For more than a century mankind has been using propaganda in various forms to manipulate the masses (that's you and me, folks). In times of war, propaganda exploits our feelings of patriotism to elicit a designed response from us, whether it's enlisting in the military, buying war bonds, or evoking a manufactured hatred against our 'enemy'.
In the next installment of PROPAGANDA AND YOU, I hope to illustrate how propaganda can be designed to 'de-humanize' a faction of the population in order to manipulate a generated bias against them. There are several known and recognizable elements to propaganda, and by the end of this series you will be better prepared to process any information that you hear and see. You'll soon be acutely aware of attempts to manipulate your perception, moreso than you were before.
For now, just begin to consider the amount of useless or even harmful nonsense that is being pumped into your conscious and subconscious mind daily by the continuing stream of media -- what you hear on the radio,the lyrics to the music, what you see on television and in the movies, and on commercials especially. Is it all propaganda? On some level, it all is. What do you think? Does it influence you? You may not even be aware of the power of it's influence. How about politics...is political speak propaganda? Most assuredly, friend! Every politician, for good or bad, is trying to influence you to their agenda. Even local and national news broadcasts are controlling what is being told to you in one fashion or another. This is especially evident as one analyzes the differing political bent portrayed from one 'news' channel broadcast to another -- one channel may pander to the left, while another may pander to the right. Depending on your own personal views, you may prefer one slant over the other, but please understand that each POV is still likely expressing a bias in one form or another. Someone writes the stories that the anchor reads on air...who decides what news story is 'worthy' of being told? And how is that story being told? What of the stories that aren't being told to you? Ultimately, someone other than you has a lot of power and control over what you are being told day in and day out.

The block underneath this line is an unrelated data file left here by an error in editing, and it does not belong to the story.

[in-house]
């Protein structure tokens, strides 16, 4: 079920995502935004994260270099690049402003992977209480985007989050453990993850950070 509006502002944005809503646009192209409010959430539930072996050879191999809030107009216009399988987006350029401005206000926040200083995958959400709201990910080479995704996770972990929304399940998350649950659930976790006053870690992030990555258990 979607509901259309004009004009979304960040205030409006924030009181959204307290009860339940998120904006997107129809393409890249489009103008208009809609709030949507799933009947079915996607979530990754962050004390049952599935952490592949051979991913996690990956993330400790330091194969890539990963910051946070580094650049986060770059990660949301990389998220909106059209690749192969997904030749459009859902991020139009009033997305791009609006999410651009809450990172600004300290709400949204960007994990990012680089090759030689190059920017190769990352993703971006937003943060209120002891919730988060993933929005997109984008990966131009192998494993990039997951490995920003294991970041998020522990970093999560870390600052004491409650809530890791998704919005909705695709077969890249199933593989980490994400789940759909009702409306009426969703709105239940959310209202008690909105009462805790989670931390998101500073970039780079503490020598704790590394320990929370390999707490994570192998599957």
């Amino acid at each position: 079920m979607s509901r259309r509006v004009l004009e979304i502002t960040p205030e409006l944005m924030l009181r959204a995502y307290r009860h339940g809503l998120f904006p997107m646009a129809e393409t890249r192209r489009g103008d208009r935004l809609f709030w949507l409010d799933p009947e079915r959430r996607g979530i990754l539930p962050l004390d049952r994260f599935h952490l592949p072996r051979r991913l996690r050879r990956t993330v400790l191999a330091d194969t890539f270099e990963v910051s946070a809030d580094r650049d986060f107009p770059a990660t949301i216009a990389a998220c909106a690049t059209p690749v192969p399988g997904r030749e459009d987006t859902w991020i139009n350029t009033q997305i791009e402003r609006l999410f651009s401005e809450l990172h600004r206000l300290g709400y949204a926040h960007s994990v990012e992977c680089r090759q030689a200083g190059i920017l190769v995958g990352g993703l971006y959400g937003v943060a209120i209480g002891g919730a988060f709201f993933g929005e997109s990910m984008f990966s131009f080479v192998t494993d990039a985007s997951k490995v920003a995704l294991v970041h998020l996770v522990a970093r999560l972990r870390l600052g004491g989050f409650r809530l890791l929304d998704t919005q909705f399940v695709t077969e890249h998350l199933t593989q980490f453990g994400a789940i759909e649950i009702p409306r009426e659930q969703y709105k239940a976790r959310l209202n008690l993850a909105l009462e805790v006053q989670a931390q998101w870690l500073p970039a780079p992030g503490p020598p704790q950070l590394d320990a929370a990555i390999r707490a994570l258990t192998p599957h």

Also, as you become more aware, you can then start to consider the many levels of perception, and how elements of the media are trying to tell you something as they are trying to sell you something. That is, the words you hear are the conscious message, while there is likely a more devious message being relayed to your subconscious mind, unaware. It is all real, and we will explore it all, little by little, until the truth becomes exposed for all to see.
I'm asking you to wake up, a little bit at a time.
Let's start using our brains again. That's what they are for.
Not for others to try to control.
Seek the truth, and you will find it.
“If you tell a lie big enough and keep repeating it, people will eventually come to believe it. The lie can be maintained only for such time as the State can shield the people from the political, economic and/or military consequences of the lie. It thus becomes vitally important for the State to use all of its powers to repress dissent, for the truth is the mortal enemy of the lie, and thus by extension, the truth is the greatest enemy of the State.”
-- Joseph Goebels
Propaganda: "Persuasive communications directed at a specific audience that are designed to influence the targeted audience's opinions, beliefs and emotions in such a way as to bring about specific, planned alterations in their behavior. The information communicated by the propagandist may be true or false, the values appealed to may be sincerely held by the propagandist or cynically manipulated, and the presentation may be either logically and dispassionately argued or rhetorically tailored to arouse the most irrational emotions and prejudices -- but the message content of propaganda is always deliberately selected and slanted to lead the audience toward a predetermined mindset that benefits the cause of the propagandist."
-- Paul Johnson, Auburn University